8. “What did you have for breakfast?”
Again, this seems like silly small talk between friends. The question – asked in a Banana Republic interview – is meant to see whether or not the applicant is friendly and upbeat. The candidates were interviewing for a sales associate job, so it’s perfectly rational for the company to want sociable people selling their products. But how excited can someone get over their breakfast? Some people skip it altogether. And what’s a natural way to segue from that to something else in an interview?
7. “If you were an inanimate object, what would you be?”
This one was asked during a Starbucks interview. Not only does this come across as completely ridiculous but it also has nothing to do with making coffee. Imagine going to an interview and having this one come at you out of left field. Maybe it was asked to intentionally throw applicants off, maybe the interviewer was really stoned, but who cares about some guy’s childhood dream of turning into a dirt bike? Can he make you a cup of coffee?
6. “If you had a machine that produced $100 dollars a day for life, what would you be willing to pay for it today?”
This would’ve been everyone’s dream come true if it was free, but that would’ve been too easy. The people at Aksia came up with this one to test out potential research analyst’s analytic skills. It’s another problem solving question that seems irrelevant out of context. Coming up with a reasonable price to pay for the machine as well as factoring in the risks of owning such a miraculous piece of machinery – such as unwanted attention from scary men in ski masks – would’ve gotten applicants brownie points.
5. “How can we move Mount Fuji?”
A whole lot of napalm, that’s how. But in all seriousness – if you can take this question seriously – what would it take to move a mountain? Canadian phone Service Company TELUS asked interviewees that very question, and probably confused the hell out of them. It just can’t be done. Of course this is all theoretical, probably trying to see how good the candidate works in a team and all that garbage. Some of the questions on this list are pretty out there; it’d be interesting to hear people’s responses to them. There’s a good chance more than a few of them started out with “what?”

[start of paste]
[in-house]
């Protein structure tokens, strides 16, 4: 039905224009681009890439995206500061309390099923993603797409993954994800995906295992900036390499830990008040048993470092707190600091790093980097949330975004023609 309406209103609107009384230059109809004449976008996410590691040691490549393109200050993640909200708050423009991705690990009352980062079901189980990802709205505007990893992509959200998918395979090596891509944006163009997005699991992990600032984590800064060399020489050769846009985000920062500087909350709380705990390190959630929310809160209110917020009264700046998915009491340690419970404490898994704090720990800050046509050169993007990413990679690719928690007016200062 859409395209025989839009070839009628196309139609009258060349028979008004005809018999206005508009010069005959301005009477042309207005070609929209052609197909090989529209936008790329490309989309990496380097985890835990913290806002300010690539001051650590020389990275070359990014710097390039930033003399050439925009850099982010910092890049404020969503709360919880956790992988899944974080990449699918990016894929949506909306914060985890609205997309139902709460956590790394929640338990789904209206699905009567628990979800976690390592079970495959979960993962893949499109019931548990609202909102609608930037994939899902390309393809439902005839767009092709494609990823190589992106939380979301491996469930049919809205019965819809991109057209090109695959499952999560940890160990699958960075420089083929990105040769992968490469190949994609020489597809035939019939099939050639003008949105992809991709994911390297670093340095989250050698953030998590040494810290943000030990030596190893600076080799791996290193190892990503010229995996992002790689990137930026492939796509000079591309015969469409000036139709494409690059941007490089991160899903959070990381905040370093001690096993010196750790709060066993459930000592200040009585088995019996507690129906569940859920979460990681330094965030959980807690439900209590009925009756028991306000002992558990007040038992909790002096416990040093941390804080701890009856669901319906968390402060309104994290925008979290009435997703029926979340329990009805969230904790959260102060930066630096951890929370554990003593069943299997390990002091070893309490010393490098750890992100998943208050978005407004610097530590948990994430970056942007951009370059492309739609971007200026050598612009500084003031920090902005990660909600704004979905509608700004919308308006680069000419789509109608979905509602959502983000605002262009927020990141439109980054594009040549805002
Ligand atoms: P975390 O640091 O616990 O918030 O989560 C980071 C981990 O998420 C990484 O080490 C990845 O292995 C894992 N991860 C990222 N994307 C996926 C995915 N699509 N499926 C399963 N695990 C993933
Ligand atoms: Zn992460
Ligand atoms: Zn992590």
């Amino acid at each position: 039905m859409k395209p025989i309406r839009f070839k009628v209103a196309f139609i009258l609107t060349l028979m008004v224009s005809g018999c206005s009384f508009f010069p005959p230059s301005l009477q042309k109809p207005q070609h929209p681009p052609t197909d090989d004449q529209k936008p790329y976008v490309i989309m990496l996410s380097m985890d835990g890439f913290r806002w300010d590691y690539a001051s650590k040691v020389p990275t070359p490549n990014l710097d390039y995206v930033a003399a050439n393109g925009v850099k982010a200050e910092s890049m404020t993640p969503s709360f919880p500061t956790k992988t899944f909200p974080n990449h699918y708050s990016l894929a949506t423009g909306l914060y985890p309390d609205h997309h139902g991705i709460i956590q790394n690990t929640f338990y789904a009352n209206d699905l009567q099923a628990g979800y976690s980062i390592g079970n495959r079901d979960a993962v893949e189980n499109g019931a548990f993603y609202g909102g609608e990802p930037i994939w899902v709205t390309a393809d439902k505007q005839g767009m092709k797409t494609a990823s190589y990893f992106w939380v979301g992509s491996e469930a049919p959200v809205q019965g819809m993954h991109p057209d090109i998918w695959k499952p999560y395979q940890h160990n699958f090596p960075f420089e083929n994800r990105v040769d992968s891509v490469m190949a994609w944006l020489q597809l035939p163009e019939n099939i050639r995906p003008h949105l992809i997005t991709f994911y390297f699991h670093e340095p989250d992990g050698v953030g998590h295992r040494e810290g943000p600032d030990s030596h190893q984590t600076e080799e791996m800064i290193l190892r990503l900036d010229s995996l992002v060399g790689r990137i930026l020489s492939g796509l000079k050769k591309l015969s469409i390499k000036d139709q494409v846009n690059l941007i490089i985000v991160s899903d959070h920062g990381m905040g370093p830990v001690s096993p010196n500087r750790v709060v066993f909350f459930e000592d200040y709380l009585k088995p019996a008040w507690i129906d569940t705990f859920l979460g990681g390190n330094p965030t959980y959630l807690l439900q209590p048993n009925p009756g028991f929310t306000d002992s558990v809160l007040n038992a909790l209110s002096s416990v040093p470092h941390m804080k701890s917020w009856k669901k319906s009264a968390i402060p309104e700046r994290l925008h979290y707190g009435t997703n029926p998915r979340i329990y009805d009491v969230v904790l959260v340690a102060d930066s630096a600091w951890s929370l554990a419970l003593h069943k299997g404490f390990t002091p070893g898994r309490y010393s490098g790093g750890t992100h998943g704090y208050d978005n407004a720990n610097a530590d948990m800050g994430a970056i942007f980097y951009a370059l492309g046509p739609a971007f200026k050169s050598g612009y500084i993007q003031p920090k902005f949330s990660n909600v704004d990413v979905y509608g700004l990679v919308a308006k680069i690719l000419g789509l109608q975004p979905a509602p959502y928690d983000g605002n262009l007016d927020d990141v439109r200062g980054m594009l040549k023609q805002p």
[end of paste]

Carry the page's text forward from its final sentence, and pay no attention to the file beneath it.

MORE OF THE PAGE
4. “What would you name a book about your life at this point?”
“How Did I End Up Here?” sounds like a good one if you were sitting in this interview. The question was asked by PRISM Resources, a company designed to help Business and Economic Wilfrid Laurier University Students with their technological needs. Now, there might be a perfectly good reason as to why a company is asking potential employees such ridiculous noise. Could be that this type of question gives employers a look into someone’s character. Could be they were bored. Though if it’s the former, it does sort of make sense seeing as one of the key points of a job interview is to see what kind of a person you are.
3. “How many people flew out of Chicago last year?”
Okay, so this doesn’t seem too strange once it gets put into context. The question was asked by Redbox concerning a software engineer vacancy. An important part of being one of those is having the ability to solve problems on the go. Now, employers weren’t expecting candidates to get the right answer, given they had virtually no other information to go on. But showing that they could take into account different factors affecting airline travel showed they had at least some of the skills necessary to qualify for the job.
2. “Who would win in a fight between Spider-Man and Batman?”
Stanford University has instantly become a fun place to work at. There are probably hundreds of forums online debating this very crossover. But this question wasn’t asked so hardcore fanboys would get into flame wars or slap fights or whatever it is they do when they disagree on these things. Actually it was designed so that the applicant would ask for more information, prompting them to make an educated guess based on what they’d been given. FYI, Batman has outsmarted Superman on more than one occasion. So if this were to happen, things wouldn’t be looking too great for Spidey.
1. “Describe the color yellow to somebody who’s blind”
This one – asked by Spirit Airlines – is aimed towards people’s sensitivity when getting information. Flight attendants are responsible for the well-being of passengers as well as making sure they enjoy their flight. So it’s wise to filter out the insensitive douchebags early on in the selection process. In regards to the question, the applicant could’ve responded by asking whether the person was partially or fully blind as well as finding out how long they’ve been blind for. Again, this should be handled with some tact as you’re dealing with a sensitive issue.